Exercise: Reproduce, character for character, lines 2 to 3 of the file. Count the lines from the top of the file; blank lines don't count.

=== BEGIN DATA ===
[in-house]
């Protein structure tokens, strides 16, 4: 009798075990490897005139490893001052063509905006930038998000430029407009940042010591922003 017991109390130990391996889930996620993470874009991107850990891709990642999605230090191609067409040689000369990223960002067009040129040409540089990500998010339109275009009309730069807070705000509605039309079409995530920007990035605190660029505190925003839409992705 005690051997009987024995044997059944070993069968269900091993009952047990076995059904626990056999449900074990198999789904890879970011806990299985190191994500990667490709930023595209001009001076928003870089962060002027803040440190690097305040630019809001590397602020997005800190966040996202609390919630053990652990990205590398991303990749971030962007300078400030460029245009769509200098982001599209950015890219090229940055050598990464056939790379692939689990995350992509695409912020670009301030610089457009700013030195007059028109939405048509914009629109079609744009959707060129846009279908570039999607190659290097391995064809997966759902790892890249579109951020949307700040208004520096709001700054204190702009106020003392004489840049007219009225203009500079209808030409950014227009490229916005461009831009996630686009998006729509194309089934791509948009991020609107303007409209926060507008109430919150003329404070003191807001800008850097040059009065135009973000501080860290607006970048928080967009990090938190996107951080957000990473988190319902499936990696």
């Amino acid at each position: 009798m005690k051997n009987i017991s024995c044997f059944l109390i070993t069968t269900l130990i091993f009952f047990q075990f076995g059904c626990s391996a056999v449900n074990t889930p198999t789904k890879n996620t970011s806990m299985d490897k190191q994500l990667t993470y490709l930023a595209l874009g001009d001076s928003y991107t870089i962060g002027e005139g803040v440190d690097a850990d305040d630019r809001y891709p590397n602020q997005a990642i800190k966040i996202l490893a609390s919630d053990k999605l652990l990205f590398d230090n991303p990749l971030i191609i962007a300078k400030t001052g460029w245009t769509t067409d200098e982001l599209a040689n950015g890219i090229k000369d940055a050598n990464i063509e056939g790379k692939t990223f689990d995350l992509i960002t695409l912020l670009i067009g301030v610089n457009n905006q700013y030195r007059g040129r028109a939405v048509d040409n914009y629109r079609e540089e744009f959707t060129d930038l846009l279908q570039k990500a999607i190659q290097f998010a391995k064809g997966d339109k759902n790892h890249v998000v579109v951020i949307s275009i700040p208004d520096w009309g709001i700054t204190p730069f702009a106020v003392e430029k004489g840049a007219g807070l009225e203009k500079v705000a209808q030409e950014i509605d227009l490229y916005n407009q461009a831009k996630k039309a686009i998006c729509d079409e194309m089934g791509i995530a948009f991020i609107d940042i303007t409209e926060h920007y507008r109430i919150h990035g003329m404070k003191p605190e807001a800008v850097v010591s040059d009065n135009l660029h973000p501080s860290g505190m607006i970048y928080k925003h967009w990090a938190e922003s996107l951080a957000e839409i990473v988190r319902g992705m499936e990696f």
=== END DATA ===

């Protein structure tokens, strides 16, 4: 009798075990490897005139490893001052063509905006930038998000430029407009940042010591922003 017991109390130990391996889930996620993470874009991107850990891709990642999605230090191609067409040689000369990223960002067009040129040409540089990500998010339109275009009309730069807070705000509605039309079409995530920007990035605190660029505190925003839409992705 005690051997009987024995044997059944070993069968269900091993009952047990076995059904626990056999449900074990198999789904890879970011806990299985190191994500990667490709930023595209001009001076928003870089962060002027803040440190690097305040630019809001590397602020997005800190966040996202609390919630053990652990990205590398991303990749971030962007300078400030460029245009769509200098982001599209950015890219090229940055050598990464056939790379692939689990995350992509695409912020670009301030610089457009700013030195007059028109939405048509914009629109079609744009959707060129846009279908570039999607190659290097391995064809997966759902790892890249579109951020949307700040208004520096709001700054204190702009106020003392004489840049007219009225203009500079209808030409950014227009490229916005461009831009996630686009998006729509194309089934791509948009991020609107303007409209926060507008109430919150003329404070003191807001800008850097040059009065135009973000501080860290607006970048928080967009990090938190996107951080957000990473988190319902499936990696």
């Amino acid at each position: 009798m005690k051997n009987i017991s024995c044997f059944l109390i070993t069968t269900l130990i091993f009952f047990q075990f076995g059904c626990s391996a056999v449900n074990t889930p198999t789904k890879n996620t970011s806990m299985d490897k190191q994500l990667t993470y490709l930023a595209l874009g001009d001076s928003y991107t870089i962060g002027e005139g803040v440190d690097a850990d305040d630019r809001y891709p590397n602020q997005a990642i800190k966040i996202l490893a609390s919630d053990k999605l652990l990205f590398d230090n991303p990749l971030i191609i962007a300078k400030t001052g460029w245009t769509t067409d200098e982001l599209a040689n950015g890219i090229k000369d940055a050598n990464i063509e056939g790379k692939t990223f689990d995350l992509i960002t695409l912020l670009i067009g301030v610089n457009n905006q700013y030195r007059g040129r028109a939405v048509d040409n914009y629109r079609e540089e744009f959707t060129d930038l846009l279908q570039k990500a999607i190659q290097f998010a391995k064809g997966d339109k759902n790892h890249v998000v579109v951020i949307s275009i700040p208004d520096w009309g709001i700054t204190p730069f702009a106020v003392e430029k004489g840049a007219g807070l009225e203009k500079v705000a209808q030409e950014i509605d227009l490229y916005n407009q461009a831009k996630k039309a686009i998006c729509d079409e194309m089934g791509i995530a948009f991020i609107d940042i303007t409209e926060h920007y507008r109430i919150h990035g003329m404070k003191p605190e807001a800008v850097v010591s040059d009065n135009l660029h973000p501080s860290g505190m607006i970048y928080k925003h967009w990090a938190e922003s996107l951080a957000e839409i990473v988190r319902g992705m499936e990696f």